San Francisco Employment

While the unemployment rate in San Francisco dropped to 2.9 percent last month, the lowest unemployment rate since the dot-com boom when it hit 2.4 percent, the drop from 3.1 percent in April was driven by a reduction in the labor force (-2,700) and employment in the city actually dropped by 1,200 as well.

In fact, the number of people now living in San Francisco with a job (533,900) has dropped by 2,500 since the end of 2015, versus gaining 6,900 from the end of 2014 to the same time last year.

That being said, there are still 68,400 more people living in San Francisco with paychecks than there were at the end of 2000 and 7,300 more over the past year, an increase of 97,200 since January 2010.

At the same time, employment in Alameda County, which includes Oakland, has increased by over 100,000 since January 2010 and ticked up in May.

52 thoughts on “Employment in San Francisco Drops Along with its Labor Force”
    1. We’re guessing it’s our fact-based explanation of what’s actually going on that you’re characterizing as “negative spin,” which is par for your course, but is it the fact that employment in San Francisco is dropping, or the reduction in the local labor force, that you’re characterizing as “incredibly good economic news?”

      1. It’s not “employment in San Francisco”, it’s employment of San Franciscans, no? The number of San Franciscans is topped out by the lack of housing.

        1. The nomenclatural shortcomings have been pointed out before. there are, I believe 2 separate job surveys – IIRC the EDD does the one that asks where people work – but it’s likely the two move in tandem…and aren’t the number of jobs in SF also topped out, at least in the short term, by constraints on work space?

      2. (1) The headline says “Employment Drops”. The statistics show that “Unemployment Drops”. That’s a different thing.

        (2) What Jake said below. This is trivial statistical noise

        (3) Unemployment is 2.9%. That’s ludicrously good. I thought the generally accepted minimum unemployment rate was like 4% or something. We’re at 2.9% and dropping. Dropping!

        1. 2.9% is excellent, but you’re looking at position, not velocity.

          Or if you prefer a sports analogy, you’re looking at where the puck is.

        2. (1) The headline says “Employment Drops,” because it did. In addition, the unemployment rate dropped as well. But as explained above, the unemployment rate didn’t drop on account of an increase in employment.

          (2) The magnitude of the month-to-month changes are arguably noise, but the cumulative trend is not.

          (3) An unemployment rate of 2.9% is ludicrously good, but the reason for the recent dropping is not. And while the concept of “full employment” suggests a floor on the unemployment rate, as you need people looking for jobs in order to maintain the workforce or grow, that’s not the same thing as setting a ceiling on potential employment and growth.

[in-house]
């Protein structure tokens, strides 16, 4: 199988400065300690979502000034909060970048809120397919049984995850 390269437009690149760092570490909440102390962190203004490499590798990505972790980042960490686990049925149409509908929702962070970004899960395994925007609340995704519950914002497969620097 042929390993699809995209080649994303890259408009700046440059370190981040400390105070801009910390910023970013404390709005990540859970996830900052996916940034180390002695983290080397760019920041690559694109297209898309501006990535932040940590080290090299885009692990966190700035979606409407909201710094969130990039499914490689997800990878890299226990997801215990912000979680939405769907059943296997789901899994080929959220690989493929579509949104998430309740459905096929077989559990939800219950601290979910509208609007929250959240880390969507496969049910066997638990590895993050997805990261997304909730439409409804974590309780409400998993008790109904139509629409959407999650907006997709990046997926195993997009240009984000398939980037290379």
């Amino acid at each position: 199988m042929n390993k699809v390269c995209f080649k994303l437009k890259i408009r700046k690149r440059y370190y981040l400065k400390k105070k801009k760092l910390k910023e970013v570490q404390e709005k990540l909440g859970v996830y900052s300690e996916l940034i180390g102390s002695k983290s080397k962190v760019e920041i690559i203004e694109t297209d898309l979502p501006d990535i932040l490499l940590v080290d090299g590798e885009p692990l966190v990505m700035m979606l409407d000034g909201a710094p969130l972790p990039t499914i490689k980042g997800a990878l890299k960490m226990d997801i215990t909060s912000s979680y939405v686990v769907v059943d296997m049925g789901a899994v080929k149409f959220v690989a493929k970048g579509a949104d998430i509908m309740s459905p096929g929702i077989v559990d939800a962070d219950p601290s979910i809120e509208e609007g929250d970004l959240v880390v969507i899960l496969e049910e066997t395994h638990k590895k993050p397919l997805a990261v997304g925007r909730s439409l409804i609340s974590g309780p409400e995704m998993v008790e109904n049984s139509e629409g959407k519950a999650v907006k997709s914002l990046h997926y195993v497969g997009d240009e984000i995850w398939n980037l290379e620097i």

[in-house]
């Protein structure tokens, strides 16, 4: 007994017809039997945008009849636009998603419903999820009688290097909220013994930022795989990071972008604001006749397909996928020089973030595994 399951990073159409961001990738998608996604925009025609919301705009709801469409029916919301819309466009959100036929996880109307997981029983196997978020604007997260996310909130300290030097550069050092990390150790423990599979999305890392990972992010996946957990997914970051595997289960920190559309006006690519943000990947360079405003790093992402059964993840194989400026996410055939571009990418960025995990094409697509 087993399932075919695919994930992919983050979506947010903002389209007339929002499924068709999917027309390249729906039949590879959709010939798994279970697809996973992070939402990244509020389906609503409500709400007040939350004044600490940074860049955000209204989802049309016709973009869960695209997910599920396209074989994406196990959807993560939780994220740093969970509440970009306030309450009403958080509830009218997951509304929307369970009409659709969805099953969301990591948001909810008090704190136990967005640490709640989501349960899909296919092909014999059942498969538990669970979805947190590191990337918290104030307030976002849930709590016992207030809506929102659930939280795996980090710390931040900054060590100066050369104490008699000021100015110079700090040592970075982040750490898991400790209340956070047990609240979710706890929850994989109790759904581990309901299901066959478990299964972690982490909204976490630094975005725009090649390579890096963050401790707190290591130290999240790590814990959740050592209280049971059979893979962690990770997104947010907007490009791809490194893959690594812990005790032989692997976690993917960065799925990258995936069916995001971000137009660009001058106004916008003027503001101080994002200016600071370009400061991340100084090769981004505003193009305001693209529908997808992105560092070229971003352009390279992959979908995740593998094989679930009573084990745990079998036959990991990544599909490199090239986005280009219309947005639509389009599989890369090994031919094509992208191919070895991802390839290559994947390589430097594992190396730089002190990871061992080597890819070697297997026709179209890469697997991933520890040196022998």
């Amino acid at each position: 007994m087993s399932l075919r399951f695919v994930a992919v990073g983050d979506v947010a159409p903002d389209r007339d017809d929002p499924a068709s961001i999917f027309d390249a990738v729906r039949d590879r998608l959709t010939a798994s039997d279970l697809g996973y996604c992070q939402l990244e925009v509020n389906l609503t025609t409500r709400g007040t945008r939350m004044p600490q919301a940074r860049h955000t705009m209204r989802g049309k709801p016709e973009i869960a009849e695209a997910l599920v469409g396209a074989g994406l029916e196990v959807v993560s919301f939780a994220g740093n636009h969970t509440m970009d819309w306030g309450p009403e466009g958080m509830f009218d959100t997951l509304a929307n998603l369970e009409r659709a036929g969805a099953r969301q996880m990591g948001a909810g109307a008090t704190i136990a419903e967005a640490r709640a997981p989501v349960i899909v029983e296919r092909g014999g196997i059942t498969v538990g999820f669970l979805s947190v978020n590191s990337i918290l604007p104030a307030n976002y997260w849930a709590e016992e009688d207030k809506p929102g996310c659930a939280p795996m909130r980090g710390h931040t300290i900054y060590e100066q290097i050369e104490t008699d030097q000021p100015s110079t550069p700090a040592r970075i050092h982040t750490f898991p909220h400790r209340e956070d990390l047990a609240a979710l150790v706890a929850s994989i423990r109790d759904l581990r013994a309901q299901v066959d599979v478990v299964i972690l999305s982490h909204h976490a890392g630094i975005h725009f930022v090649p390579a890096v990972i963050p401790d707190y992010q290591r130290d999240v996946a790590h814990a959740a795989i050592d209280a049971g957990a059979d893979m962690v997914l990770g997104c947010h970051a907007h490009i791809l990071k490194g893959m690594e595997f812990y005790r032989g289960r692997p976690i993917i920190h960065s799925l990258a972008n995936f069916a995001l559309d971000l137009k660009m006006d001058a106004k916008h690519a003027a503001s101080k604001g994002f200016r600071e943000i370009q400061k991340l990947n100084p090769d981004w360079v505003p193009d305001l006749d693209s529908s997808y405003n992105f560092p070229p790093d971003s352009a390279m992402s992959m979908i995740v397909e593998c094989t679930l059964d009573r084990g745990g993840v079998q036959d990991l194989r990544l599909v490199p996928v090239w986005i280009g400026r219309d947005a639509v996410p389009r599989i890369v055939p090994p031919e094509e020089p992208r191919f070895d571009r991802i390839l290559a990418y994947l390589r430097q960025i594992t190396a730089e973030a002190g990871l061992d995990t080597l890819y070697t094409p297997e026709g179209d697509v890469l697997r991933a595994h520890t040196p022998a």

1. There seems to be a trend here, but it will take several more monthly readings to validate that.

            The office space net absorption started falling in the last quarter of 2015 or so and has dropped sharply since. That is worrisome for SF jobs if it continues. Is there much sub-leasing going on? That number would be interesting to see. Was it LinkedIn that sub-let some of the space in its new building? Seems I recall something like that. Or maybe it was the Zuniga building being half-empty with space available for sub-lease.

            As with housing prices, there are signs here and there that things may have peaked for the current cycle.

          2. May: 2.9%
            April: 3.1%
            March: 3.3%
            Feb: 3.3%
            Jan: 3.3%

            Which cumulative trend should we be looking for, again?

          3. Perhaps the cumulative month-over-month change and trend in actual employment and the labor force?

            Jan: Employment -2,700; Labor Force -2,800
            Feb: +1,800; +1,500
            March: -100; +200
            April: -300; -1,200
            May: -1,200; -2,700

            Cumulative change: Employment -2,500; Labor Force -5,000
            Net change over the same five months in 2015: Employment +6,100; Labor Force +5,600

          4. Looks a lot to me like a plateau with noise

            But I recognize that you can’t persuade someone who’s decided on a narrative already

          5. No kidding. And there’s no reason to let a basic understanding of the underlying data get in your way.

            That being said, a relative plateau in employment is entirely possible. But in and of itself, a plateau would still represent a significant change in the trend, has real implications, and doesn’t change the fact that employment has dropped since the end of last year.

          6. Exactly. A plateau in employment has lots of ramifications. Some good actually. Pressure taken off rents a bit, traffic if not getting better at least not getting worse.